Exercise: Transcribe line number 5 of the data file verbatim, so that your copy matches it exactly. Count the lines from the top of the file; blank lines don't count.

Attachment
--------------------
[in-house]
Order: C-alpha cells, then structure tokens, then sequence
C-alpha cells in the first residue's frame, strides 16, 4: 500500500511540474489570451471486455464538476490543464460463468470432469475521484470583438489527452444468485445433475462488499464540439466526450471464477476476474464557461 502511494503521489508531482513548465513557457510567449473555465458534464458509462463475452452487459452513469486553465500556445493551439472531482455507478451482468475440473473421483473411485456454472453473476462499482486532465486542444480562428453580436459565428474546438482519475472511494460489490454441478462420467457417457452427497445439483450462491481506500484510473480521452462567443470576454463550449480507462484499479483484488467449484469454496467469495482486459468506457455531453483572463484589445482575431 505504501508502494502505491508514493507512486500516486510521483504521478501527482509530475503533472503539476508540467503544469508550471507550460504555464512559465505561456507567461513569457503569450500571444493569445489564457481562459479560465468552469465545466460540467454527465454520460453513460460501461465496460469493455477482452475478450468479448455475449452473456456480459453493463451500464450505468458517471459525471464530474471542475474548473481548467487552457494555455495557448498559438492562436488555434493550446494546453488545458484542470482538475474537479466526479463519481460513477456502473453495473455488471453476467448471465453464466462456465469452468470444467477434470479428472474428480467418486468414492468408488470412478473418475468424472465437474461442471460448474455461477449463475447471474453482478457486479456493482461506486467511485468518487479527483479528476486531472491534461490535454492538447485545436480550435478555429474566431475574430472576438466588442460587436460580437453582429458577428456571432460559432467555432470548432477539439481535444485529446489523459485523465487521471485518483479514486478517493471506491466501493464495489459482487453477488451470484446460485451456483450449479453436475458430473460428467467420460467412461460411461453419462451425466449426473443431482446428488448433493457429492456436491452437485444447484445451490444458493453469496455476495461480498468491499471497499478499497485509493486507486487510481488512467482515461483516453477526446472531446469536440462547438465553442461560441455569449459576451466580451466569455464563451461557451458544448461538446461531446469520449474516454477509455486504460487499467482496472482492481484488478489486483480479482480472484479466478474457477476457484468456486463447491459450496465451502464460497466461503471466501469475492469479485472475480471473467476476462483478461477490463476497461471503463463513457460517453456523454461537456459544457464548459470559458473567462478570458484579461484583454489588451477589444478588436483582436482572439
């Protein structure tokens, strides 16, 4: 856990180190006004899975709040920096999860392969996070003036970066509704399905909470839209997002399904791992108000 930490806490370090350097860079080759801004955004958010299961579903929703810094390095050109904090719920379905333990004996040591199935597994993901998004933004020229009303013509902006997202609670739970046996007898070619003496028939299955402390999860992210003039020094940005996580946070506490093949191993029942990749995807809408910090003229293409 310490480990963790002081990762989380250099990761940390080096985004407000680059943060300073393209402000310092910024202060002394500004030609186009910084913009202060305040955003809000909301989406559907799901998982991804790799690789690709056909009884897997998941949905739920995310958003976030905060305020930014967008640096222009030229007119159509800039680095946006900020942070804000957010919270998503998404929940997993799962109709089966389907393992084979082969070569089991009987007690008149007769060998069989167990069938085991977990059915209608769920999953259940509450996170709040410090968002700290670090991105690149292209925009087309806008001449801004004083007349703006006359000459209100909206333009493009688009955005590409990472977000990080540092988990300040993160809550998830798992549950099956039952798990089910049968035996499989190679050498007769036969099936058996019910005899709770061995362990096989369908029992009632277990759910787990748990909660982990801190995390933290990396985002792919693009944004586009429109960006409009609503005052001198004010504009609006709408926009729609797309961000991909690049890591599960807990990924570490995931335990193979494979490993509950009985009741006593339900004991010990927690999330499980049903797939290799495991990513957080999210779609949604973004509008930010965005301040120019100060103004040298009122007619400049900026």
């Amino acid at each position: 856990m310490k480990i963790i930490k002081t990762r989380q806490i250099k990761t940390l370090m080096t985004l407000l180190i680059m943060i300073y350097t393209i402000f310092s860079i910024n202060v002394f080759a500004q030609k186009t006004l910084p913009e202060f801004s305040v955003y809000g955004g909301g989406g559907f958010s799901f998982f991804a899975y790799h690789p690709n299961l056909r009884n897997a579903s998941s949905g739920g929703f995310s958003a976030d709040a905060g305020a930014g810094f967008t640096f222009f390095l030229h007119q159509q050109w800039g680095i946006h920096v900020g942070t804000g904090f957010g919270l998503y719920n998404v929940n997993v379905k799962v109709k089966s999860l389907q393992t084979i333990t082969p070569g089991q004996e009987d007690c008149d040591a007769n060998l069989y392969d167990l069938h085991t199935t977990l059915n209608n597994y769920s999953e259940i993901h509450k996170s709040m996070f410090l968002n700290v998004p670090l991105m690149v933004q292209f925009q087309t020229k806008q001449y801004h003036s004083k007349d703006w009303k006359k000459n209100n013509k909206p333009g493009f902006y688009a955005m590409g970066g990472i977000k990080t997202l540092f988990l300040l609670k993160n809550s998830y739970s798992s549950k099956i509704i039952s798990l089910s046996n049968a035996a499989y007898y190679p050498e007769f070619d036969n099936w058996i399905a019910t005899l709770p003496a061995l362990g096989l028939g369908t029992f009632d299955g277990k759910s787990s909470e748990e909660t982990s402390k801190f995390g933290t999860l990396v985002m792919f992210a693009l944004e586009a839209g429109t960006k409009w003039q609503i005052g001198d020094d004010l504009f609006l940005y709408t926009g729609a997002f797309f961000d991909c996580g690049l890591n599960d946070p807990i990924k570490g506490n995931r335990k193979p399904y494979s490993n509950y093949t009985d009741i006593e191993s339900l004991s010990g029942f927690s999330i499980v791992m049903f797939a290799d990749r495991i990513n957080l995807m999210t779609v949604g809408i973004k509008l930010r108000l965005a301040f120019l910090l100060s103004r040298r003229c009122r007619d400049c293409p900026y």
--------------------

């Amino acid at each position: 856990m310490k480990i963790i930490k002081t990762r989380q806490i250099k990761t940390l370090m080096t985004l407000l180190i680059m943060i300073y350097t393209i402000f310092s860079i910024n202060v002394f080759a500004q030609k186009t006004l910084p913009e202060f801004s305040v955003y809000g955004g909301g989406g559907f958010s799901f998982f991804a899975y790799h690789p690709n299961l056909r009884n897997a579903s998941s949905g739920g929703f995310s958003a976030d709040a905060g305020a930014g810094f967008t640096f222009f390095l030229h007119q159509q050109w800039g680095i946006h920096v900020g942070t804000g904090f957010g919270l998503y719920n998404v929940n997993v379905k799962v109709k089966s999860l389907q393992t084979i333990t082969p070569g089991q004996e009987d007690c008149d040591a007769n060998l069989y392969d167990l069938h085991t199935t977990l059915n209608n597994y769920s999953e259940i993901h509450k996170s709040m996070f410090l968002n700290v998004p670090l991105m690149v933004q292209f925009q087309t020229k806008q001449y801004h003036s004083k007349d703006w009303k006359k000459n209100n013509k909206p333009g493009f902006y688009a955005m590409g970066g990472i977000k990080t997202l540092f988990l300040l609670k993160n809550s998830y739970s798992s549950k099956i509704i039952s798990l089910s046996n049968a035996a499989y007898y190679p050498e007769f070619d036969n099936w058996i399905a019910t005899l709770p003496a061995l362990g096989l028939g369908t029992f009632d299955g277990k759910s787990s909470e748990e909660t982990s402390k801190f995390g933290t999860l990396v985002m792919f992210a693009l944004e586009a839209g429109t960006k409009w003039q609503i005052g001198d020094d004010l504009f609006l940005y709408t926009g729609a997002f797309f961000d991909c996580g690049l890591n599960d946070p807990i990924k570490g506490n995931r335990k193979p399904y494979s490993n509950y093949t009985d009741i006593e191993s339900l004991s010990g029942f927690s999330i499980v791992m049903f797939a290799d990749r495991i990513n957080l995807m999210t779609v949604g809408i973004k509008l930010r108000l965005a301040f120019l910090l100060s103004r040298r003229c009122r007619d400049c293409p900026y």